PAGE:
Toledo Memorial Park’s Acacia Lake is rejuvenated

by Sylvania AdVantage Staff

For nearly 60 years visitors, walkers, ducks, Canadian geese, fish, frogs, turtles and birds of all kinds have been enjoying Acacia Lake located in the heart of Toledo Memorial Park, 6382 Monroe St., Sylvania. “The lake has been a focal point for those who regularly make TMP their walking venue. And, it also serves as a tranquil setting for those visiting the graves of loved ones,” noted Toledo Memorial Park President and CEO Jeff Clegg. “Several people have also found this to be the place where they scatter the cremains of their loved ones.”
The lake also serves as an ideal habitat for wildlife including frogs, turtles, toads several varieties of fish along with ducks and geese.

However, this serene setting became somewhat less than ideal over the past three years or so. “Our grounds crew noticed the appearance of algae in the lake, which prompted us to take action. We consulted with environmental water treatment specialists and began treating the problem naturally with enzymes that would not harm the wildlife. We do not use any chemically treated fertilizers or pesticides in the park so we would not use anything harmful in the lake,” Clegg assured.
Over time, the algae continued to bloom despite the efforts to contain the issue. Complaints from people coming to the park kept piling up and Clegg and the Board of Trustees decided they would have to drain the lake to eliminate the smelly and unsightly water.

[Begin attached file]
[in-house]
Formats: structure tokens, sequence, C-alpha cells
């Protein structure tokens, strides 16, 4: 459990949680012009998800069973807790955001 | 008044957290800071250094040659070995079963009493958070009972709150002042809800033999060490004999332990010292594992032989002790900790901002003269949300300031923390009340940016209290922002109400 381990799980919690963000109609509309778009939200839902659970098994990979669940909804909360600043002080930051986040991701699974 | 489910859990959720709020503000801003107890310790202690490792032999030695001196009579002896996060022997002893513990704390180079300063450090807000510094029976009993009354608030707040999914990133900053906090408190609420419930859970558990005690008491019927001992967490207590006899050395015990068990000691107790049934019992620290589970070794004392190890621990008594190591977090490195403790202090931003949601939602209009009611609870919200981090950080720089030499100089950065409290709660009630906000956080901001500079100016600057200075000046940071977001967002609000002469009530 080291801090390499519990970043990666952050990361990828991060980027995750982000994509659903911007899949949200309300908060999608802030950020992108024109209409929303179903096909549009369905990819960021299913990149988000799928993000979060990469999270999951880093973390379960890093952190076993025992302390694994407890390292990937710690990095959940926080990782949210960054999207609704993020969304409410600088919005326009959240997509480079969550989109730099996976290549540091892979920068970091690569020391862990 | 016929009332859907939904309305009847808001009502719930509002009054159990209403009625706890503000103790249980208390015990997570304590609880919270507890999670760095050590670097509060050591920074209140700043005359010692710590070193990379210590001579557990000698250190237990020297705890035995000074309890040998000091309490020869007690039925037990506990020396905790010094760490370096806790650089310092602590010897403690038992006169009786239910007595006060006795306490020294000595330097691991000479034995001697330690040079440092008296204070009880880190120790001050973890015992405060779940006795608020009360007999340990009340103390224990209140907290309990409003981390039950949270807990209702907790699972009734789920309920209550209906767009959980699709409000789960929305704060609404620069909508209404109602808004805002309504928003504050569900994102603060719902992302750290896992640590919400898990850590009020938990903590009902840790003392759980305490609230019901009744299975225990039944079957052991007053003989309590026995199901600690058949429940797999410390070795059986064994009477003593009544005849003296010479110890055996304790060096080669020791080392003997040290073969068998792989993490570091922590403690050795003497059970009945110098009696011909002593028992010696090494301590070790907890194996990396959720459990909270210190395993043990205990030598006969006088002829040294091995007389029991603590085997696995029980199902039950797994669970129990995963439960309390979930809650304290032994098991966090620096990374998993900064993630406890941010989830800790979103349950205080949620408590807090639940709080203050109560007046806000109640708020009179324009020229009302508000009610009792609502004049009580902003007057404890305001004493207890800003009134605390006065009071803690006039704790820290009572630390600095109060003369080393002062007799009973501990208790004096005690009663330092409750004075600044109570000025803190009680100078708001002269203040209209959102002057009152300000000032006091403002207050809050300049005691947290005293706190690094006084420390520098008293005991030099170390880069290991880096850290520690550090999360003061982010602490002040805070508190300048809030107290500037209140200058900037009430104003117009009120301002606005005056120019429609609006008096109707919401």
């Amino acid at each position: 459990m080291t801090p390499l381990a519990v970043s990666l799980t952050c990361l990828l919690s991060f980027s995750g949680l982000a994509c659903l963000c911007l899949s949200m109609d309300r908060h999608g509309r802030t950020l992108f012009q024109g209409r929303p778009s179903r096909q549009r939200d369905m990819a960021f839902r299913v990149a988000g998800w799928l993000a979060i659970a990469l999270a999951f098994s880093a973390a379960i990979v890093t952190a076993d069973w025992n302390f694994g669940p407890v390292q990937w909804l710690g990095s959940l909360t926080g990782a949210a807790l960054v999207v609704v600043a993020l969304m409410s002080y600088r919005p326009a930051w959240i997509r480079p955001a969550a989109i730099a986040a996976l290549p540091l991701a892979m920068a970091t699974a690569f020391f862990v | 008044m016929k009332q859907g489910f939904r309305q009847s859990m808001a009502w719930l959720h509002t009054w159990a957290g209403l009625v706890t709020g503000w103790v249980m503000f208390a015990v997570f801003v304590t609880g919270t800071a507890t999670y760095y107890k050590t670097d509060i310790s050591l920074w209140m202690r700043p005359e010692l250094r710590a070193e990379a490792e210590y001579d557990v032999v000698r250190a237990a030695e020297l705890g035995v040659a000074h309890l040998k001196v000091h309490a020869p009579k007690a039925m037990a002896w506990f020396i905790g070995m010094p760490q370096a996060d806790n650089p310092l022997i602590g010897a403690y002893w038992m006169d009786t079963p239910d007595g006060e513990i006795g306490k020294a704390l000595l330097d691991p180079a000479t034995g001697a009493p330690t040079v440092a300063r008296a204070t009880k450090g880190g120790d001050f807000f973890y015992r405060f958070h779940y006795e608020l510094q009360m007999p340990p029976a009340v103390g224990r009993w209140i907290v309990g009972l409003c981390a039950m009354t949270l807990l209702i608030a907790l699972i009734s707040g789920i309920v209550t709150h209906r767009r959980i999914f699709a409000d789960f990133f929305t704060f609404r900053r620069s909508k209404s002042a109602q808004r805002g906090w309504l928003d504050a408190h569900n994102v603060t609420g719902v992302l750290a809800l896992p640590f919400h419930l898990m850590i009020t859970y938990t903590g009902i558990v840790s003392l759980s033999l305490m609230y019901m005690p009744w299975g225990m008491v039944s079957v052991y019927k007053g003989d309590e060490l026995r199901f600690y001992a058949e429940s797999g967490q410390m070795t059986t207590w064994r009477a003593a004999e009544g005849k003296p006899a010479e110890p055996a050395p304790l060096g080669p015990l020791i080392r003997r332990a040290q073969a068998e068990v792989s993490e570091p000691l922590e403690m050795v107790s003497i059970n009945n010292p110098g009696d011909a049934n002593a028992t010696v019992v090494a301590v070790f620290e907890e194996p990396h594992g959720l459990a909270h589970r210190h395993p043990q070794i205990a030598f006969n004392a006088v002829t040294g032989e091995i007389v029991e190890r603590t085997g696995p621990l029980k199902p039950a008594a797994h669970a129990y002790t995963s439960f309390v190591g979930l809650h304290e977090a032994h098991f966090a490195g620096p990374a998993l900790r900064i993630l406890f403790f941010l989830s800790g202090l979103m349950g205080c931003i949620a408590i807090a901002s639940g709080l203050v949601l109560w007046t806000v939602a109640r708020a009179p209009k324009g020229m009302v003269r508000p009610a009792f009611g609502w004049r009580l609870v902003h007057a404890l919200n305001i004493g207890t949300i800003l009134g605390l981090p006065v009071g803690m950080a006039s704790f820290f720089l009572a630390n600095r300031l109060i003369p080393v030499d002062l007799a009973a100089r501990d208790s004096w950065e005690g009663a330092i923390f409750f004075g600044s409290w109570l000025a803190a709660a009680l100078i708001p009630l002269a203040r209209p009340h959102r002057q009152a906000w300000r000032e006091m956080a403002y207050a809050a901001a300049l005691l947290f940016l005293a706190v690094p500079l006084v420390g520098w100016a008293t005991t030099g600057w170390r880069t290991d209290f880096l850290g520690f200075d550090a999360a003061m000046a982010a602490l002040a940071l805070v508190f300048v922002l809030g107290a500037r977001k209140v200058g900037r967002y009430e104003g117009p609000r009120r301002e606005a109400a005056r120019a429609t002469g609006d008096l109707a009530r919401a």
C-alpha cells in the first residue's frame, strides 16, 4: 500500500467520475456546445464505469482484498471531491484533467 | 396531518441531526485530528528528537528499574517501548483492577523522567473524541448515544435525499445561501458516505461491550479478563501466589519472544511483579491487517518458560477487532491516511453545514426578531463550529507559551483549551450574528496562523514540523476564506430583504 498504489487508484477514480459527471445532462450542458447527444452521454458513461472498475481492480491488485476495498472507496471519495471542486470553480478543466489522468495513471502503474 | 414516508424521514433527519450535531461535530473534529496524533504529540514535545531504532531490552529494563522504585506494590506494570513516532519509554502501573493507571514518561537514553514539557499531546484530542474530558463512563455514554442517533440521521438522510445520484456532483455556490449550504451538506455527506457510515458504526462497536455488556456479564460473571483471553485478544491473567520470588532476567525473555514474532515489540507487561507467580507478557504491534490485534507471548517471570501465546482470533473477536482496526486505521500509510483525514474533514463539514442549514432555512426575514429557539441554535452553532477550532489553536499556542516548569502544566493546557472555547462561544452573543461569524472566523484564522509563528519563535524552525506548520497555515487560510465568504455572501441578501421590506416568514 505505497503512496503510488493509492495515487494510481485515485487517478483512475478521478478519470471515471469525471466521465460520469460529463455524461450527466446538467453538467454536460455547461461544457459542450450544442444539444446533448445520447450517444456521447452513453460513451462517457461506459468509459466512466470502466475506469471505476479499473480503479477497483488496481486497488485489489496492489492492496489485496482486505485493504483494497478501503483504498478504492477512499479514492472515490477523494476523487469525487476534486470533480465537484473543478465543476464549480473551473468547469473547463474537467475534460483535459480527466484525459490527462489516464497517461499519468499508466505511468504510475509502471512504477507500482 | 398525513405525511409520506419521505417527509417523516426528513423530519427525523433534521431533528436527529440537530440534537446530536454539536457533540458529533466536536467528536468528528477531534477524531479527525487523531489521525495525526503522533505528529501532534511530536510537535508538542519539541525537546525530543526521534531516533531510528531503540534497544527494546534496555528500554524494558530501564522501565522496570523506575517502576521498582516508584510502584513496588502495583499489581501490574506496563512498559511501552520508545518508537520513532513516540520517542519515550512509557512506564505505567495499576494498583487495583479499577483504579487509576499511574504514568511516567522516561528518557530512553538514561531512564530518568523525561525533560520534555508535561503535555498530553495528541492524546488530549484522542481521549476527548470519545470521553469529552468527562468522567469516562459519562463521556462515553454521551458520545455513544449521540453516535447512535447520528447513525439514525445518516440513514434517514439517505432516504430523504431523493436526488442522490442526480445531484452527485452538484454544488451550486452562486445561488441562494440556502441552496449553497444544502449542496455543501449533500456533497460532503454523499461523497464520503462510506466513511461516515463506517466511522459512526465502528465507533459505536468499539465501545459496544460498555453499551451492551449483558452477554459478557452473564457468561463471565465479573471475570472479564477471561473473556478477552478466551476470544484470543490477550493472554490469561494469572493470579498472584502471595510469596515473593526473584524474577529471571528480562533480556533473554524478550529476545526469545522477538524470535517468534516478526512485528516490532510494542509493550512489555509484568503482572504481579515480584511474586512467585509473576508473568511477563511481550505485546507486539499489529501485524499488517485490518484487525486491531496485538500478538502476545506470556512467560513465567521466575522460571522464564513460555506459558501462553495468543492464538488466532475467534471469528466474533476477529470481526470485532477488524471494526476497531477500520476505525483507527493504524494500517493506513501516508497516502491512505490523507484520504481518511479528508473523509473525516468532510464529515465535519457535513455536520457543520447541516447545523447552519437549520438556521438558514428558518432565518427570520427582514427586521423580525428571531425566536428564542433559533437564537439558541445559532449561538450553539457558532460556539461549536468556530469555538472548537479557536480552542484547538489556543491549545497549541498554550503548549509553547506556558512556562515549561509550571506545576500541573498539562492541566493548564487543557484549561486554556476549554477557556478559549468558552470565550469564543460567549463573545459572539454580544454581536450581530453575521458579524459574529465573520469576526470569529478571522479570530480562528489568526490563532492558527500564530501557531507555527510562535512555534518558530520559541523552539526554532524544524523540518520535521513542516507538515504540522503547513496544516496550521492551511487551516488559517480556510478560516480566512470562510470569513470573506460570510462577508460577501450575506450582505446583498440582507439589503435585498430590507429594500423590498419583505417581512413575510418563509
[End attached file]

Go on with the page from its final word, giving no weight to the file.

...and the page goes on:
“The number of engineers with whom we consulted all said that draining the lake was our only solution,” Clegg explained. He said that when the lake was excavated in the mid 1960s, the construction crew hit bedrock after digging for only six feet or so. The shallowness of the lake is one of the main contributors to the algae growth. In addition, many people including school groups, come to the park to feed the ducks and geese. According to Clegg, all of the bread is not necessarily consumed and ends up in the bottom of the lake where the yeast from the bread is also a major contributor to algae growth.
To help with these factors, solar aerators have been installed in the lake to keep the water moving, which will help to eliminate algae growth. “We are also posting signs around the lake encouraging duck and geese feeders to use birdseed, chopped lettuce, half-cut seedless grapes, peas, corn or oats rather than bread, which does not contain the nutrition needed. Then ducks and geese think they are full and they don’t eat what they require to stay healthy,” Clegg warned.
Earlier in the summer, when the Ten Mile Creek was very low, the draining process began. Stone and silt screening fabric were set around the drain ensuring that all materials were filtered from the water before it flowed into the creek. “We were certainly aware of the sensitive nature of our task and we did everything possible to retain all of the sediment from the water,” Clegg offered. All of the fish and other aquatic wildlife were netted and transported to TMP’s Willow Lake, located in the undeveloped section of the park. The scattering edges of Acacia Lake were relocated to the center as the consulting engineers also advised reshaping of the lake to help eliminate future problems.
Water is beginning to fill the cleaned out lake bed and ducks and geese have found their way back. According to Clegg, fish will soon be calling the clean Acacia Lake home. “While we could not make the lake any deeper, we have put several measures in place to keep the water clean and healthy. We trust that those feeding the ducks and geese will leave bread at home and follow the recommended guidelines for a healthy wildlife diet,” Clegg encouraged.
“Now we are getting ‘thank you for taking care of the lake,’ comments from guests,” Clegg said. “One visitor said he was delighted that his wife’s cremains were now in a healthy, clean place and he is now okay with the lake because that is where he plans to have his ashes scattered too.”

Leave a Reply